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Treasure Island

Written by Robert Louis Stevenson

Treasure Island
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Category: Fiction - Classics
Imprint: Bantam Classics
Format: Paperback
Pub Date: May 1982
Price: $3.95
Can. Price: $4.95
ISBN: 978-0-553-21249-5 (0-553-21249-4)
Pages: 224
Also available as an unabridged audio CD, unabridged audiobook download, eBook, hardcover, trade paperback and a trade paperback.



 
Masterfully crafted, Treasure Island (published in 1883) is a stunning yarn of piracy on the fiery tropic seas -- an unforgettable tale of treachery that embroils a host of legendary swashbucklers, from honest young Jim Hawkins to sinister, two-timing Israel Hands, to evil incarnate, blind Pew. But above all, Treasure Island is a complex study of good and evil, as embodied by that hero-villain, Long John Silver: the merry unscrupulous buccaneer-rogue whose greedy quest for gold cannot help but win the heart of every soul who ever longed for romance, treasure, and adventure.



ABOUT THE AUTHOR

 
Robert Louis Stevenson, a versatile and prolific writer best remebered for his novels of romantic adventure, was born in Edinburgh on November 13, 1850. His first full-length book, An Inland Voyage (1878), grew out of a canoe trip he took through Belgium and northern France; a later tour through the wilds of southern France produced Travels with a Donkey in the Cévennes (1879). Stevenson journeyed to San Francisco in 1879 to marry Fanny Osbourne, an American divorcée ten years his senior. The Silverado Squatters (1883) recalls the couple's eccentric honeymoon at an abandoned silver mind on Mount Saint Helena.

He went on to write ghost stories, medieval romances, moral allegories, tales of psychological horror, and fables drawn from Scottish folklore. In 1882 he brought out New Arabian Nights, an extravagant series of adventures that pay tribute to one of the favorite books of his childhood. The publication of Treasure Island in 1883 brought Stevenson enormous acclaim. Written as an entertainment for his twelve-year-old stepson, the rousing tales of pirates and buried treasure proved universally popular. Stevenson soon enhanced his reputation with The Strange Case of Dr. Jekyll and Mr. Hyde (1886). A few months later, in a burst of creative energy, Stevenson completed Kidnapped (1886). Set in the Scottish Highlands during the aftermath of the Jacobite rebellion of 1745, this classic of high adventure interweaves the drama of Scottish history with the psychological moral growth of its adolescent hero, David Balfour. Stevenson subsequently turned out three more tales embedded in the fierce loyalites and violent enmities of Scottish history: The Master of Ballantrae (1889), Catriona (1893), and Weir Hermiston (1896). Though perhaps best known for his fiction, Stevenson was also a celebrated essayist as well as a popular poet.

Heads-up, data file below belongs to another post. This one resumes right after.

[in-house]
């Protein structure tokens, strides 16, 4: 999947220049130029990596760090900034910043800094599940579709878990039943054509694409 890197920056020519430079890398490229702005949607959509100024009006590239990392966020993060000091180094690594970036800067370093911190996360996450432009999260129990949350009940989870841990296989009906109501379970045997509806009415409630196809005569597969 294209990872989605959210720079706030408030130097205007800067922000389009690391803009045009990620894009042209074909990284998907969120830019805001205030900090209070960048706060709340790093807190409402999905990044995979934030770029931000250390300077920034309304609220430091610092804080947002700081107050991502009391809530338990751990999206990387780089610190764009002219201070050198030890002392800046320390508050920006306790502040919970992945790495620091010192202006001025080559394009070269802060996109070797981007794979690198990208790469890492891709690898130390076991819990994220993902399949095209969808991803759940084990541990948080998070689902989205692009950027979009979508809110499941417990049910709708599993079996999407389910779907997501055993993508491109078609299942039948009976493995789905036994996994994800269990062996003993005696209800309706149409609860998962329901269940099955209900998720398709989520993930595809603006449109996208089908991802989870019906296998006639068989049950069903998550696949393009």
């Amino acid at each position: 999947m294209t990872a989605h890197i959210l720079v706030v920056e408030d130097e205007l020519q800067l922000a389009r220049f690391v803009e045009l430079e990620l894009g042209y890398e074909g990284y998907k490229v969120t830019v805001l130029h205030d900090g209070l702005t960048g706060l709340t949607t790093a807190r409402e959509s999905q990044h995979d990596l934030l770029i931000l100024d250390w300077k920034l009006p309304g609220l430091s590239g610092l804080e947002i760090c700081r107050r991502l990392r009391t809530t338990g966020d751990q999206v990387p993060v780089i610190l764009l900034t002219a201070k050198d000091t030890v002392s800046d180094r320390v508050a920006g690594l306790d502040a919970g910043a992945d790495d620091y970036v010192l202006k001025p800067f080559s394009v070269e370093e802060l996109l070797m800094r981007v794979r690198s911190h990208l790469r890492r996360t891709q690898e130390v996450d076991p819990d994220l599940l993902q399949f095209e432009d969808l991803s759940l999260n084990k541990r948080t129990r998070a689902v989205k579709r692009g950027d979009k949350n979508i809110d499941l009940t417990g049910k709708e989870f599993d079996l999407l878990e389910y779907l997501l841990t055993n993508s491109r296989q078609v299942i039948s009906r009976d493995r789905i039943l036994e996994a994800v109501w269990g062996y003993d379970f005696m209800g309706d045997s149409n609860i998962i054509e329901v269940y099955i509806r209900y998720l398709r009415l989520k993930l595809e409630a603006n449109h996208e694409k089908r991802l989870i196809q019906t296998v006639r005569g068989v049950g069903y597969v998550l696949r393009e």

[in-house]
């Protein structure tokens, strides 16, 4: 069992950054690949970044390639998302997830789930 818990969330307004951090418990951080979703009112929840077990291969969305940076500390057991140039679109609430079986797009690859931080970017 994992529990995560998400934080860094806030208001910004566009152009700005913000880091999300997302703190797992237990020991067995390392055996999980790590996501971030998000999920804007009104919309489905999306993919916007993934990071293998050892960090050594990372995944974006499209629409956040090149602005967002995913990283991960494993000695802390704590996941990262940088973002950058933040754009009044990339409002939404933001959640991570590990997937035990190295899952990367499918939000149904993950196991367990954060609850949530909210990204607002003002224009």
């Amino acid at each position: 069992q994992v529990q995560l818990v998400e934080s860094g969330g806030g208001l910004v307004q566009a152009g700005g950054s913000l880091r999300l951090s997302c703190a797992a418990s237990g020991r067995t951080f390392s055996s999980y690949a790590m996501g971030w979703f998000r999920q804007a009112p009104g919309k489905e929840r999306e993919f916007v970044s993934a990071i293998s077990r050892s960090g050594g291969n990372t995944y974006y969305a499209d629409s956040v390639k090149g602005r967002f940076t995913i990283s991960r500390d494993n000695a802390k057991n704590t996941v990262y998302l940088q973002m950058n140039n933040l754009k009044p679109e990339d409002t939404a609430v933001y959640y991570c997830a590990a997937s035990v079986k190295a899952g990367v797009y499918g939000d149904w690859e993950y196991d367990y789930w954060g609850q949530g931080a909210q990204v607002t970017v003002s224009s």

In 1888 Stevenson set sail from San Francisco for the South Pacific, where he spent the last six years of his life. In the South Seas (1896), a posthumously issued travelogue, vividly recounts his journey there. Robert Louis Stevenson died of a cerebral hemorrhage at his estate in Vaililma, Somoa, on December 3, 1894.


From the Trade Paperback edition.





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